Yesterday, Nebraska Governor Dave Heineman (R-NE) signed legislation “banning most abortions 20 weeks after conception or later on the theory that a fetus, by that stage in pregnancy, has the capacity to feel pain.” The new rule replaces existing law which already prevents women from seeking an abortion after a fetus reaches viability, which is usually reached at about 24–26 weeks of gestation (or 22–24 weeks after conception).
Both the American Medical Association and the American College of Obstetricians & Gynecologist disavow the “science” behind the claim that a fetus can feel pain at 20 weeks postconception, but the so-called “Pain Capable Unborn Child Act” is more of a political statement than a policy proposal. The bill is “created almost entirely as a vehicle for getting anti-choice legislation challenged and potentially reviewed by the Supreme Court” and grew out of an effort to push one of the nation’s late term abortion providers out of the state:
The Nebraska law grew out of a battle over abortion waged in a far different forum. After an abortion opponent killed Dr. George R. Tiller, a leading late-term abortion provider in Wichita, Kan., last year, Dr. LeRoy H. Carhart, who sometimes worked with Dr. Tiller, said he would carry on his legacy by performing some later-term abortions in his clinic in Bellevue, Neb. Lawmakers in Nebraska were outraged at the prospect of becoming, in the words of one of the state’s leading anti-abortion groups, the next “late-term abortion capital of the Midwest.” Early Tuesday, the state’s nonpartisan unicameral legislature passed the new measure overwhelmingly, 44 to 5.
“I didn’t find this bill,” Mike Flood, the legislature’s speaker said, alluding to Dr. Carhart. “It found Nebraska.” Dr. Carhart could not be reached for comment.
The new law grants exceptions in cases of medical emergency, the pregnant woman’s imminent death, or a serious risk of “substantial and irreversible physical impairment of a major bodily function,” but it’s still ripe for legal challenge. My colleague Jessica Arons has identified at least 3 problems:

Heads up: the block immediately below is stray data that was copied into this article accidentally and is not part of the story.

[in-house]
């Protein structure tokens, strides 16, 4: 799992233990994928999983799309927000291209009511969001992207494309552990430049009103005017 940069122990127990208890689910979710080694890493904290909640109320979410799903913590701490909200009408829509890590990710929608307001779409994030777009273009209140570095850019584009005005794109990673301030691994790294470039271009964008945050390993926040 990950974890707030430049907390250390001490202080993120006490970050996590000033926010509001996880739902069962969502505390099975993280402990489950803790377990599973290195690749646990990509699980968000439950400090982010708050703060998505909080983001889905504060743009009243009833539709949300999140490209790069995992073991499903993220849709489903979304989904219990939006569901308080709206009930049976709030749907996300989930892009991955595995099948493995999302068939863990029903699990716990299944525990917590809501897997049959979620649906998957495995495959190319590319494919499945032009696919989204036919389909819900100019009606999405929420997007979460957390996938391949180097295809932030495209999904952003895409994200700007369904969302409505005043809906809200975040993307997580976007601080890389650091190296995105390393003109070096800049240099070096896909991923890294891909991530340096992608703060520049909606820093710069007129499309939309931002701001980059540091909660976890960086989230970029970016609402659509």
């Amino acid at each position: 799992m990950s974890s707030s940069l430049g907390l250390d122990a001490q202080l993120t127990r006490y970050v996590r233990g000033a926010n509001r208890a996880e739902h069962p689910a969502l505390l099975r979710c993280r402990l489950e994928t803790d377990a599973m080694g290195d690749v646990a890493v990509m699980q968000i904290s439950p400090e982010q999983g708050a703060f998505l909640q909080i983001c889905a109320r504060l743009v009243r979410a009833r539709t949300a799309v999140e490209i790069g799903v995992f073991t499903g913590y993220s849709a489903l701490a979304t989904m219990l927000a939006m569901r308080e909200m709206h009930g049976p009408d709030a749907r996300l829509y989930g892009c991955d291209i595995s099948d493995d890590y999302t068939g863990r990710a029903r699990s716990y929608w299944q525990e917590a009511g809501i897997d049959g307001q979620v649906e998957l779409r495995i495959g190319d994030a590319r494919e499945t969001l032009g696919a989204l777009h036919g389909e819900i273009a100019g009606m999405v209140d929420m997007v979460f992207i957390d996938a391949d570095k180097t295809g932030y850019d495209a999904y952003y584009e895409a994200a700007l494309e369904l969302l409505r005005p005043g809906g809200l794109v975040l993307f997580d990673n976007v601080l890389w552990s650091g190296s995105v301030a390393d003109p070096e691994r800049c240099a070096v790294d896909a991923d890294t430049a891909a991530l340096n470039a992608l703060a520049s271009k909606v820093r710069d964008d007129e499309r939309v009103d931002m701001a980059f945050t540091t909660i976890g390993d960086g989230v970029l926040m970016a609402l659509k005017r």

1) Under Planned Parenthood of Southeastern Pennsylvania v. Casey, no state can place an undue burden on a woman’s right to abortion before viability, which must be determined on a case by case basis. This bill bans abortion starting at 20 weeks, which is several weeks before most fetuses achieve viability.
2) This bill only has a very narrow physical health exception and a life exception, even though precedent requires exceptions for serious mental health concerns as well.
3) The bill is based on a legislative finding that fetuses can feel pain as early as 20 weeks, when there is no medical consensus on that point and in fact it is hotly disputed. Unfortunately after Gonzales v. Carhart, the legislature may now pass laws based on minority medical views, no matter how fringe and unsubstantiated they are.
“The intention of its supporters is to bring an abortion rights challenge before the United States Supreme Court, where they’re counting on Justice Kennedy to be their swing vote, based on the language he used in his brief from the Gonzalez vs. Carhart decision in 2007. Make no mistake: this is a national issue that impacts us all,” Julie Burkhart of TrustWomenPAC, observes.
Heineman also signed another abortion measure discouraging providers from offering abortion by allowing women to sue doctors that don’t follow a meticulous pre-abortion review process.